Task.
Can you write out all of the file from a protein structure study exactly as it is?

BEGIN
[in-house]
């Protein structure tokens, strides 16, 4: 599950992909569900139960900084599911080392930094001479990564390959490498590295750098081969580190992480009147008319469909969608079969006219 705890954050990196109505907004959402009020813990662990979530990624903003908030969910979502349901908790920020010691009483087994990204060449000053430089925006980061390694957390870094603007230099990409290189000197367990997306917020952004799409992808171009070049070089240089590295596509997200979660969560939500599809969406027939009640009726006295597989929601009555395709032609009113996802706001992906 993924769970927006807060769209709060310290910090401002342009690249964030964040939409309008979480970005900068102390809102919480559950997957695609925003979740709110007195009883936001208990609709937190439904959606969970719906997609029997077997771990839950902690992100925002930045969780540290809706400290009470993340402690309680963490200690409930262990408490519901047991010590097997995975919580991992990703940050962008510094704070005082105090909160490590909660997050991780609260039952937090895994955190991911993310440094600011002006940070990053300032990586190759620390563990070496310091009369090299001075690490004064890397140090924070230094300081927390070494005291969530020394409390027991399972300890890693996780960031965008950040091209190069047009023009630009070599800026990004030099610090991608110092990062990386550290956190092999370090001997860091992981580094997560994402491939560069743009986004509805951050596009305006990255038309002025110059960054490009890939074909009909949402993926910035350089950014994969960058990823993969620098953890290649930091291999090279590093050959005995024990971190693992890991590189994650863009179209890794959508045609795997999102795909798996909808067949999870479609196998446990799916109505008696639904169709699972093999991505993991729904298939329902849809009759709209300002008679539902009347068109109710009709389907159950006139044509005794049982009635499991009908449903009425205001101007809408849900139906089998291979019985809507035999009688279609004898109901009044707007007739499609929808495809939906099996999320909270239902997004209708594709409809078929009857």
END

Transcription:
[in-house]
């Protein structure tokens, strides 16, 4: 599950992909569900139960900084599911080392930094001479990564390959490498590295750098081969580190992480009147008319469909969608079969006219 705890954050990196109505907004959402009020813990662990979530990624903003908030969910979502349901908790920020010691009483087994990204060449000053430089925006980061390694957390870094603007230099990409290189000197367990997306917020952004799409992808171009070049070089240089590295596509997200979660969560939500599809969406027939009640009726006295597989929601009555395709032609009113996802706001992906 993924769970927006807060769209709060310290910090401002342009690249964030964040939409309008979480970005900068102390809102919480559950997957695609925003979740709110007195009883936001208990609709937190439904959606969970719906997609029997077997771990839950902690992100925002930045969780540290809706400290009470993340402690309680963490200690409930262990408490519901047991010590097997995975919580991992990703940050962008510094704070005082105090909160490590909660997050991780609260039952937090895994955190991911993310440094600011002006940070990053300032990586190759620390563990070496310091009369090299001075690490004064890397140090924070230094300081927390070494005291969530020394409390027991399972300890890693996780960031965008950040091209190069047009023009630009070599800026990004030099610090991608110092990062990386550290956190092999370090001997860091992981580094997560994402491939560069743009986004509805951050596009305006990255038309002025110059960054490009890939074909009909949402993926910035350089950014994969960058990823993969620098953890290649930091291999090279590093050959005995024990971190693992890991590189994650863009179209890794959508045609795997999102795909798996909808067949999870479609196998446990799916109505008696639904169709699972093999991505993991729904298939329902849809009759709209300002008679539902009347068109109710009709389907159950006139044509005794049982009635499991009908449903009425205001101007809408849900139906089998291979019985809507035999009688279609004898109901009044707007007739499609929808495809939906099996999320909270239902997004209708594709409809078929009857």